| Shul with a View |

High Five

As he said the word “lunch,” it triggered my recollection of: “Let me see what I can do at lunchtime”


“Hello, Rabbi Eisenman. I’m calling on behalf of VLK, V’ahavta Lerei’acha Kamocha. As you know, we supply food for the hungry, and we have a special campaign going on today. Every dollar you donate will be matched five times! Can I put you down for $200?”

As I was in the middle of preparing my drashah for that week, had to leave for the city in an hour to teach, and my wallet was nowhere in sight, I said, “Let me see what I can do at lunchtime.”

Then I opened another sefer. And forgot about my pledge to “see what I can do at lunchtime.”

I have the privilege of teaching Torah at Lander College for Women. Besides loving the teaching, I enjoy being in New York City and I enjoy my anonymity when I grab a bite to eat. That day, I stopped off at a local eatery, a type of only-in-Manhattan basement restaurant, where I cannot be seen from the windows, as there are no windows.

My food arrived piping hot.

The waiter said, “Enjoy your lunch.”

And as soon as he said the word “lunch,” it triggered my recollection of: “Let me see what I can do at lunchtime.”

Why did I tell her I would give at lunch? I chastised myself for answering that way.

I picked up my fork and knife, and just as I was about to take my first bite, I heard, “Hello, Rabbi Eisenman. Sorry to bother you at lunch, but do you have a few minutes?”

I didn’t recognize this man. However, he knew me, and I would never want to push away someone in need.

“Sure, sit down,” I answered. “But I do have to be in class in 45 minutes.”

“Oh, don’t worry, I’ll make sure you’re in class on time.”

He sat down across from me and began an extended monologue about everything and nothing. I tried my hardest to focus on his issues. However, I failed to understand what the problem was.

Often, even if an issue may sound minor to me, to the person talking, it’s major. Indeed, when my children were little, if someone called during dinner and said it was important, I would interrupt my dinner, take the call, and return to the table.

Sometimes my children would ask, “Ta, was it really important?”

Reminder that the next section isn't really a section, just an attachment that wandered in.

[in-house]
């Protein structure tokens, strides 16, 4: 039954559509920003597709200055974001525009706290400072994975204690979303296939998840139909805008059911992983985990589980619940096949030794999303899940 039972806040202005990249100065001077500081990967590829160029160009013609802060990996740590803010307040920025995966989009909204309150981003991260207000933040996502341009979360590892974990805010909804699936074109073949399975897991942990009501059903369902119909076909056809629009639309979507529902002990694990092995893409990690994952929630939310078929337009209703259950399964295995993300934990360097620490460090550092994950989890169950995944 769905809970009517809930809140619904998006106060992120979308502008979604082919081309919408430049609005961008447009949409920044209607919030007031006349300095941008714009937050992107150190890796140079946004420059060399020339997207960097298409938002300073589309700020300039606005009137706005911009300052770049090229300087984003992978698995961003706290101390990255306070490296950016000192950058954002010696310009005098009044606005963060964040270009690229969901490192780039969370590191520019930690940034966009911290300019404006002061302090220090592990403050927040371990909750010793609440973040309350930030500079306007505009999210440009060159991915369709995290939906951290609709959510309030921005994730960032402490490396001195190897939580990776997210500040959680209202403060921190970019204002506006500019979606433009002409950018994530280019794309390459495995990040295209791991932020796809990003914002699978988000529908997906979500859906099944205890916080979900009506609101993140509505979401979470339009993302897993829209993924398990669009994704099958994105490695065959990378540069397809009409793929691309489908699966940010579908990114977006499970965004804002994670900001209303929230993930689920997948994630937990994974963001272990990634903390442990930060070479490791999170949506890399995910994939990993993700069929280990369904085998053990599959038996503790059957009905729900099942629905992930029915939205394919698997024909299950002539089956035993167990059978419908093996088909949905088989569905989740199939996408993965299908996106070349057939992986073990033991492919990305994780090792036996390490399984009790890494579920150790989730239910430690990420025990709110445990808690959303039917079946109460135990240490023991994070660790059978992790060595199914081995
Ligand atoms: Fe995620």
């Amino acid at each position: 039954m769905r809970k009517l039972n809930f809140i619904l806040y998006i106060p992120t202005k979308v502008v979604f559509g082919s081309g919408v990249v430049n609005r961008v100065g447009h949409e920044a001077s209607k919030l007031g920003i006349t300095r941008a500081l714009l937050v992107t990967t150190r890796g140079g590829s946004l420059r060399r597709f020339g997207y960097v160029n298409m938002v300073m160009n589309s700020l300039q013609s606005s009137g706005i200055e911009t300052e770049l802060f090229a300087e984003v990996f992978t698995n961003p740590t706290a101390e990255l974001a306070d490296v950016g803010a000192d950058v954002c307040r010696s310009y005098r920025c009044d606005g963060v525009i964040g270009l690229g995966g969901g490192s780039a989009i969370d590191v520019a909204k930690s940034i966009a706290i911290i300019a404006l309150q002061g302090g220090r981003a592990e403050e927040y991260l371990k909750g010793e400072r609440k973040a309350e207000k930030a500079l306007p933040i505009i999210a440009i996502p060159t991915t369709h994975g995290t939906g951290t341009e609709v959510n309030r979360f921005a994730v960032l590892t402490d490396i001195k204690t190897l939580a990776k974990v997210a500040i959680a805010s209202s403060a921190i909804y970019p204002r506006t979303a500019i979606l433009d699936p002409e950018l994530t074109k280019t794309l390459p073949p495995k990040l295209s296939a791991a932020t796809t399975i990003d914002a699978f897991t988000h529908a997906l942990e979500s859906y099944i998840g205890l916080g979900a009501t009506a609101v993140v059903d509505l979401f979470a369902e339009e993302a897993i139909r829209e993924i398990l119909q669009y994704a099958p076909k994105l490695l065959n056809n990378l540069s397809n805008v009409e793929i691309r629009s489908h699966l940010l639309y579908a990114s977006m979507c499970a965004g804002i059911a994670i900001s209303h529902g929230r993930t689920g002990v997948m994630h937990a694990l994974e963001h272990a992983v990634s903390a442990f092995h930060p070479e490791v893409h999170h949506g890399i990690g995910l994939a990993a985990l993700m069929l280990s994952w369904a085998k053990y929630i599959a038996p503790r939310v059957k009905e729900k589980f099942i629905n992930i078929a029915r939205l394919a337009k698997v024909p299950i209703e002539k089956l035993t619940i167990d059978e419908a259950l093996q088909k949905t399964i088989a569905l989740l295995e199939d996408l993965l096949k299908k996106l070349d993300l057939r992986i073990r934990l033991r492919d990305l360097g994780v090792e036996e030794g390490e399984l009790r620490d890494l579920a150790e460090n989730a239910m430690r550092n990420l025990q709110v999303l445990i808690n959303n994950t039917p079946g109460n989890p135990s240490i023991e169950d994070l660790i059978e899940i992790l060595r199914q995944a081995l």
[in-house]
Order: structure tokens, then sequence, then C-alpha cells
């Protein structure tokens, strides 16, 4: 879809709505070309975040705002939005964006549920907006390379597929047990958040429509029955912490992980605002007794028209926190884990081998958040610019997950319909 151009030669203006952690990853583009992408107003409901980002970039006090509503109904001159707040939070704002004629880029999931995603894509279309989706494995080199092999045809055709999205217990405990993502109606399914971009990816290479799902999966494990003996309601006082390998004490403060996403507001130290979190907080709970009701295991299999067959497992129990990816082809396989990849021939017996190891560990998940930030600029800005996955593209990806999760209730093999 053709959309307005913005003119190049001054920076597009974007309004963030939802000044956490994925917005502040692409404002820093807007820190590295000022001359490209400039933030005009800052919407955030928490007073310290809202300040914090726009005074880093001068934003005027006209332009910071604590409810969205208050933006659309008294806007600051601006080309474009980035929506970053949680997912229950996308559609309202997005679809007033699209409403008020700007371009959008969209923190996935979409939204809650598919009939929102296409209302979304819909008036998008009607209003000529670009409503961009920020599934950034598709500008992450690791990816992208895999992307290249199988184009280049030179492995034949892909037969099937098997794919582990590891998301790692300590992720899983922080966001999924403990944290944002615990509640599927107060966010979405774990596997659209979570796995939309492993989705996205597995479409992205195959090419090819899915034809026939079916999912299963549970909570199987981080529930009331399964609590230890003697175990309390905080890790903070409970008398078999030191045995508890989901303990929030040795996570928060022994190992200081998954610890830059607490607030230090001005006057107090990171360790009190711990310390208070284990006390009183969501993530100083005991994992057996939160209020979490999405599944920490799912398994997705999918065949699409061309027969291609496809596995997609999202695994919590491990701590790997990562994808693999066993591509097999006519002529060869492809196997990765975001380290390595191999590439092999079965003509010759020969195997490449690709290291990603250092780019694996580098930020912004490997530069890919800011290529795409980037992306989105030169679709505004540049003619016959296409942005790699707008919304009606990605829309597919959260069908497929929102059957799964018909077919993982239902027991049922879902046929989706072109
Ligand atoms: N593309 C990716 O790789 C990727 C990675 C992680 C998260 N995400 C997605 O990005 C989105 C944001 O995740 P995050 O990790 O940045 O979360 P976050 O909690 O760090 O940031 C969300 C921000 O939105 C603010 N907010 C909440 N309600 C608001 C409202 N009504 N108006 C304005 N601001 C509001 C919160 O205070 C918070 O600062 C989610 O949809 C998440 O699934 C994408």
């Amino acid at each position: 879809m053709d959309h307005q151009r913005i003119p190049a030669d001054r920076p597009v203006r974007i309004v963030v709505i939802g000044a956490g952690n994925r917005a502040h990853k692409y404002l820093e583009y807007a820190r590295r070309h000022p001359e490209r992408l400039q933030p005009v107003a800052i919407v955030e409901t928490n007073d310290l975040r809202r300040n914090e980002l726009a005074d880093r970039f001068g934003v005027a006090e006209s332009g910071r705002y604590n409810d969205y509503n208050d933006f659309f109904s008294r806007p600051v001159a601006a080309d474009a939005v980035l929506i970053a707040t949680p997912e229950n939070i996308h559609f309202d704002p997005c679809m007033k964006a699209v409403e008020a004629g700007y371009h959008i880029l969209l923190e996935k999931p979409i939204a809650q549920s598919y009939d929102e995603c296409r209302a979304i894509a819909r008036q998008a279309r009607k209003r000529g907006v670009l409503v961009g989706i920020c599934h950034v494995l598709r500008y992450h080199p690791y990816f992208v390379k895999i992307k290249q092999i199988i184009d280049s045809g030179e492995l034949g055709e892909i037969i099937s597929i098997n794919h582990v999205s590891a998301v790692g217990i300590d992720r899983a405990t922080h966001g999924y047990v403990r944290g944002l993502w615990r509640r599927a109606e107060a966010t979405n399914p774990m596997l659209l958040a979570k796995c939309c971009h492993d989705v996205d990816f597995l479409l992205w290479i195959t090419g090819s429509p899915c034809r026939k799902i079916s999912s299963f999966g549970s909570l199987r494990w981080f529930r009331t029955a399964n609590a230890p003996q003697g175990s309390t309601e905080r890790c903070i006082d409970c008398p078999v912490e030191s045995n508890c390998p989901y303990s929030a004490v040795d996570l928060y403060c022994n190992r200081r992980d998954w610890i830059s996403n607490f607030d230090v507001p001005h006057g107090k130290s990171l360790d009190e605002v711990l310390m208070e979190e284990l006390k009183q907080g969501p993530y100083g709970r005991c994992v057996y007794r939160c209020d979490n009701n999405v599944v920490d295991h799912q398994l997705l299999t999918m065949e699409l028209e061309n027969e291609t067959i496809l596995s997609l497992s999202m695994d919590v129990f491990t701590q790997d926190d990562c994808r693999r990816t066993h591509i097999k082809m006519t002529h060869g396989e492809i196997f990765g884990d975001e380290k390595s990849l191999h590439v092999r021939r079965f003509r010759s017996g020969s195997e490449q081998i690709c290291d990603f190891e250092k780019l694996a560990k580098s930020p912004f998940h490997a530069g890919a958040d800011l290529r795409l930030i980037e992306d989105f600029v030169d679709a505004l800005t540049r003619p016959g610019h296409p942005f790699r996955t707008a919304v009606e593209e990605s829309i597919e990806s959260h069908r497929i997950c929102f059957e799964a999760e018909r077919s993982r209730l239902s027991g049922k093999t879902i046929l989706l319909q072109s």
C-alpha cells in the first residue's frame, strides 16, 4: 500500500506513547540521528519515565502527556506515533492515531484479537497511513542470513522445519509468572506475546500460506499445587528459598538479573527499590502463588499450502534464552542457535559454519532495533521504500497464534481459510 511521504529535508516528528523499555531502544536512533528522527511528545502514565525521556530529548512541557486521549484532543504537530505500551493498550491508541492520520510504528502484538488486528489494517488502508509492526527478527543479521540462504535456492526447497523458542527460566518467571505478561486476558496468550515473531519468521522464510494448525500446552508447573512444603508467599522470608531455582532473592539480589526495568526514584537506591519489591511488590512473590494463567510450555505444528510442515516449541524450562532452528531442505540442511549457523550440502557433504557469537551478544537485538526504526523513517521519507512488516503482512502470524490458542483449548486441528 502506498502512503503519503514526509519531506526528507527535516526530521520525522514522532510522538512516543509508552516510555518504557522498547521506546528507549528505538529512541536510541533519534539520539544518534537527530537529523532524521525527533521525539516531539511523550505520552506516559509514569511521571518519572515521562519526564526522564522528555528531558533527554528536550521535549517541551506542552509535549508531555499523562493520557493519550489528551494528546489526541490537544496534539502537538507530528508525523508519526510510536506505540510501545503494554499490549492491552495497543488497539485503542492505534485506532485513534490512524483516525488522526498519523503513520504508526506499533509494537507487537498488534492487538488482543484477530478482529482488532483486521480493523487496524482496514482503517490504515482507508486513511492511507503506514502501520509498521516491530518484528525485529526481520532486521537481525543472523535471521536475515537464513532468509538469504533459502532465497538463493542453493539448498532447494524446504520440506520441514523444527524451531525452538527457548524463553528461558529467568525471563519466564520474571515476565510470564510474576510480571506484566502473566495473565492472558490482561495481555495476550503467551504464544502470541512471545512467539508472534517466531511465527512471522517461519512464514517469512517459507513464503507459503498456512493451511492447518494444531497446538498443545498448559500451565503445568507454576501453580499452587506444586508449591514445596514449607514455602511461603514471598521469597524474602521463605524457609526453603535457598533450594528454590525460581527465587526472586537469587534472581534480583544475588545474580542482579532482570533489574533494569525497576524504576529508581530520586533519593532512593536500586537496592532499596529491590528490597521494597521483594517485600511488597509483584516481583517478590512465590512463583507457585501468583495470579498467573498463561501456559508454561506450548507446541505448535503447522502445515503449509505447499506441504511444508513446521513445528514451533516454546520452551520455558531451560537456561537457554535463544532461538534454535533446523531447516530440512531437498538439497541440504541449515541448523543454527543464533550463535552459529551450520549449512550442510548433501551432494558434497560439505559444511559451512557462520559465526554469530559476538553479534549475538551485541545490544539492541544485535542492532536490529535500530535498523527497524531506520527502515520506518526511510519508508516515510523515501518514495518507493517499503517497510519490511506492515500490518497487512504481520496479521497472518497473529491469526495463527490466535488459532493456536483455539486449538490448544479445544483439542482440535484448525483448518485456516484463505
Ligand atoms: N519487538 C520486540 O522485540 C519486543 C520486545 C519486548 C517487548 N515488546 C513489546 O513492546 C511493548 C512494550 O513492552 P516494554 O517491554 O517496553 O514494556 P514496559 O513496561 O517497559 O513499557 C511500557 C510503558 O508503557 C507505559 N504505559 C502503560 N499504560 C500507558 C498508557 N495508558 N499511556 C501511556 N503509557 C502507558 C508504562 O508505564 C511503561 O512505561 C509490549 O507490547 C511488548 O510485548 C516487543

I would always answer, “To the person asking the question, it was.”

However, I couldn’t understand where this one-sided conversation was going.

As the minutes ticked away, my hot soup turned cold and the lettuce wilted in the salad. Surprisingly, though, 20 minutes before class, the fellow stood up and said, “Rabbi, I don’t want you to be late. Thank you for your time. I feel much better now.”

Still perplexed (and still hungry), I stood up to leave, food untouched. As I was taking out my credit card to pay, I heard my new friend call out, “Rabbi, don’t worry, we’ll pick up the tab.”

That’s when I noticed the second fellow. I thanked them both and turned to leave.

“One more thing, Rabbi,” he called. “You generated $5,000 today.”

I turned around again, now totally confused.

“Rabbi, when you came in, my friend and I made a ‘Hillel bet.’ We decided to use you as a test case, to see if rabbis are really patient. When we saw you alone, about to eat your quiet, undisturbed lunch, we sprang into action. I wagered $1,000 that you would eventually, albeit politely, ask me not to disturb you now and to contact you at another time. My friend accepted the bet. Well, Rabbi, because of your patience, I’m out $1,000. But that’s okay. It’s all going to tzedakah.”

I smiled, wondering why I had to miss lunch over their social experiment, and turned again to leave. Then his words penetrated a little deeper.

“Wait a minute,” I said, turning back yet again. “You said you bet $1,000, but then said I ‘generated $5,000.’ How does that make sense?”

“Because I’m giving to VLK. Did you ever hear of them? They have a special campaign going on today. For every dollar you give, it’s matched five times.”


(Originally featured in Mishpacha, Issue 901)

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